While seaplane technology is not new, there has been little development work in terms of new design in the last half century. The Sea Scout is a spiral development program intended to provide the Navy with a ship-based unmanned asset that minimizes the need for complicated launch and retrieval gear such as catapults and recovery nets. The next steps for OIW include refining the air vehicle aerodynamics and hydrodynamics, as well as expanding the operating envelope of the aircraft, both on the water and in the air.
Oregon Iron Works, Inc. is a cutting edge specialty-manufacturing firm with commercial, marine, aerospace, hydroelectric, and defense manufacturing divisions. Founded in 1944 in Portland, Oregon, the company has been under the same management since 1974. The small business has nearly 400 employees and is now headquartered in Clackamas, Oregon, with additional manufacturing facilities in Vancouver, Washington. For more information, visit www.oregoniron.com.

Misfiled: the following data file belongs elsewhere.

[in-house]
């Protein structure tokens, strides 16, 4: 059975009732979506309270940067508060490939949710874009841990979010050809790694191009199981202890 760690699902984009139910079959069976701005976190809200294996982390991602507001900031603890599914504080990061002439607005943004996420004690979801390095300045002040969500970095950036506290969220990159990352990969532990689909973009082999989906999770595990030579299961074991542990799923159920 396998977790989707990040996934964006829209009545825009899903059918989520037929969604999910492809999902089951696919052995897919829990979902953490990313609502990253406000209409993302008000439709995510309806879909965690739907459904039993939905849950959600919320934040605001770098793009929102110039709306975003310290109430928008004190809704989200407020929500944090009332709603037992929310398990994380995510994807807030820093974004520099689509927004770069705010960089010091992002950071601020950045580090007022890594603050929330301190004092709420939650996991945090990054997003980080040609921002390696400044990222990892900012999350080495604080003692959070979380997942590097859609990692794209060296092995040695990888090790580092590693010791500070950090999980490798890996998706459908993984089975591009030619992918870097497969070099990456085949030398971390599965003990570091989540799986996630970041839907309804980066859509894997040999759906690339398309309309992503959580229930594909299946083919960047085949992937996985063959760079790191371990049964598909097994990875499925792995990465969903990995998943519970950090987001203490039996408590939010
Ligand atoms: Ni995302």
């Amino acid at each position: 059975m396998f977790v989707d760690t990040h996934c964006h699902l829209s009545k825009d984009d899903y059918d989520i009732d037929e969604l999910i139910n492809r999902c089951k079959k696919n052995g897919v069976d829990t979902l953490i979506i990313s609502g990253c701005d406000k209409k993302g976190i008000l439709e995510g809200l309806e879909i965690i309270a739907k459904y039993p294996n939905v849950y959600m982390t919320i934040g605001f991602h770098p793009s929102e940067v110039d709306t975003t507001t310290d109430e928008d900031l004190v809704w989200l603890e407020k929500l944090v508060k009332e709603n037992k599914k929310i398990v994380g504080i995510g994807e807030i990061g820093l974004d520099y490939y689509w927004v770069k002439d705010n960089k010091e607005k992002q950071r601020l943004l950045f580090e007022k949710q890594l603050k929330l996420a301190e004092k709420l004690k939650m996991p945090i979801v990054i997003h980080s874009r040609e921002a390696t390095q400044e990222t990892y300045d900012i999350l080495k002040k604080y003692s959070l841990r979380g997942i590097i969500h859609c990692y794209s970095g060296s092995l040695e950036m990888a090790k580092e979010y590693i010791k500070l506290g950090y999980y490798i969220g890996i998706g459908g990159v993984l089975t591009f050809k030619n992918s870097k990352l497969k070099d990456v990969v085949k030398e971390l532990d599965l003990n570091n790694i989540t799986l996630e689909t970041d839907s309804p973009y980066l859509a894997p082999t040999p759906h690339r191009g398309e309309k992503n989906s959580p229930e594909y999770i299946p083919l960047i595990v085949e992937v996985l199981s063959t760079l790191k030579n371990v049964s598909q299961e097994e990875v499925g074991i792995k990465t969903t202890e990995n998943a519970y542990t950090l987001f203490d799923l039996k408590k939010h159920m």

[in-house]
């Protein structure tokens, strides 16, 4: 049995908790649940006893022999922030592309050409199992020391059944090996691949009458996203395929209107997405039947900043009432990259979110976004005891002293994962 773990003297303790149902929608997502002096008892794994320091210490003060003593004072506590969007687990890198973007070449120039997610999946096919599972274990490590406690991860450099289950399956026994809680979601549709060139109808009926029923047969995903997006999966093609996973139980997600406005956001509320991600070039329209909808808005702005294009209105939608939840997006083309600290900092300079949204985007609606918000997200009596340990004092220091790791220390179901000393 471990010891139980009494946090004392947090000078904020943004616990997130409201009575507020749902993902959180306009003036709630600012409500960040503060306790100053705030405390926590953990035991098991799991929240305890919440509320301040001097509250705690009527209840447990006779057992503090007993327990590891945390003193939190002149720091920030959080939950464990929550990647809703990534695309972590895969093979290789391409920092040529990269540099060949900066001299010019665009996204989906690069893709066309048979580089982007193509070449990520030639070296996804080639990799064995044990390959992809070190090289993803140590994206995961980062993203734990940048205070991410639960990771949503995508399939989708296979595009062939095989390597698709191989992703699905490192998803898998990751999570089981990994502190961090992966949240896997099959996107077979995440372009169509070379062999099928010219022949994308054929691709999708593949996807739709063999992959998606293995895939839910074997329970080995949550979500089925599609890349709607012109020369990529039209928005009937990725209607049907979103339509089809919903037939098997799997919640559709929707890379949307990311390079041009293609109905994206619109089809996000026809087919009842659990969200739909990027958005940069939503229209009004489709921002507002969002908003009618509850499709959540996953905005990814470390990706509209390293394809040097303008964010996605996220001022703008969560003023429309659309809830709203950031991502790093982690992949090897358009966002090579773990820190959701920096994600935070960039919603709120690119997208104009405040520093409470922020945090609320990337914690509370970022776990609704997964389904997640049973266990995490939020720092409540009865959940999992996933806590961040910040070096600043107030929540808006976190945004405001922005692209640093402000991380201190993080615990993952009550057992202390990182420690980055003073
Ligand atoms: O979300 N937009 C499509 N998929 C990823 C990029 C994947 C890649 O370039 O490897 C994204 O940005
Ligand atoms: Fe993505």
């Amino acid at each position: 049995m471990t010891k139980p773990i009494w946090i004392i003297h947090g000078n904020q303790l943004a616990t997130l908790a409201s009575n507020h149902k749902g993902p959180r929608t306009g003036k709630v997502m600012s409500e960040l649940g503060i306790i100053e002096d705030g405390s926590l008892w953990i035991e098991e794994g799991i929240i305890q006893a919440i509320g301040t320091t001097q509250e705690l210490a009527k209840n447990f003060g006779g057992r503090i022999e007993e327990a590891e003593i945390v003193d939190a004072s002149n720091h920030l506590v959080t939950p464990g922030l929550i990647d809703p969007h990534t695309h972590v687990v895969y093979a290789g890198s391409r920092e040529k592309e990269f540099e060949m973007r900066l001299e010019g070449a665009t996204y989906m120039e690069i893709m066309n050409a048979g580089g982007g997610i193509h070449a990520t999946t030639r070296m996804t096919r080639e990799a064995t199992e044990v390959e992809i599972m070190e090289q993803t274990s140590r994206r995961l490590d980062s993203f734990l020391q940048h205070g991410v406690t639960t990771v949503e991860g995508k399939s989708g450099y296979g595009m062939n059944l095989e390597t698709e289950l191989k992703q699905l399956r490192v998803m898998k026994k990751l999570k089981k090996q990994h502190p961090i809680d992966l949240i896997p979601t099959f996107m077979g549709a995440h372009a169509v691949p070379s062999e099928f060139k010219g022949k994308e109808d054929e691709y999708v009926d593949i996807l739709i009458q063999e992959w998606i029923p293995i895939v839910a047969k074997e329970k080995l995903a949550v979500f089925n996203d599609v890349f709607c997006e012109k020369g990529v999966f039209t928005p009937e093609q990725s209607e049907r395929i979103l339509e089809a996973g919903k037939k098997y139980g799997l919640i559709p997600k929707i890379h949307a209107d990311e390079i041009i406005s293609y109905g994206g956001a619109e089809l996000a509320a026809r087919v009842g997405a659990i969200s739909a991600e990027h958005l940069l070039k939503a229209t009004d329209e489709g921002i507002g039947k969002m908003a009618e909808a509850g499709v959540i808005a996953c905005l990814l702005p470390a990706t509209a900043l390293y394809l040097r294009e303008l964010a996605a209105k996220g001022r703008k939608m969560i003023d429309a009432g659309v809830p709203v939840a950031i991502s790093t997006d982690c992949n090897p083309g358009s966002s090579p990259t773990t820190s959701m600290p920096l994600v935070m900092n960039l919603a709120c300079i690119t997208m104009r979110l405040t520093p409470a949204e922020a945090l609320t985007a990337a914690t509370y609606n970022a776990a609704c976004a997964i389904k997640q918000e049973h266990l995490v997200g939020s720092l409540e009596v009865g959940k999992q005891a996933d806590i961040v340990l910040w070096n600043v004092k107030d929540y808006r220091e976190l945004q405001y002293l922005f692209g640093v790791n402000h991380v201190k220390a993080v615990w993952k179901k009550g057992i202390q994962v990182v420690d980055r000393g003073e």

Geneva Aerospace designs breakthrough technologies for unmanned aerial vehicles, providing unprecedented autonomy and control. The firm offers advanced flight controls, software, systems integration services and complete unmanned aerial vehicle systems. Based outside Dallas, Geneva's extensive client list includes the largest U.S. aerospace companies and government agencies. Learn more at www.genaero.com.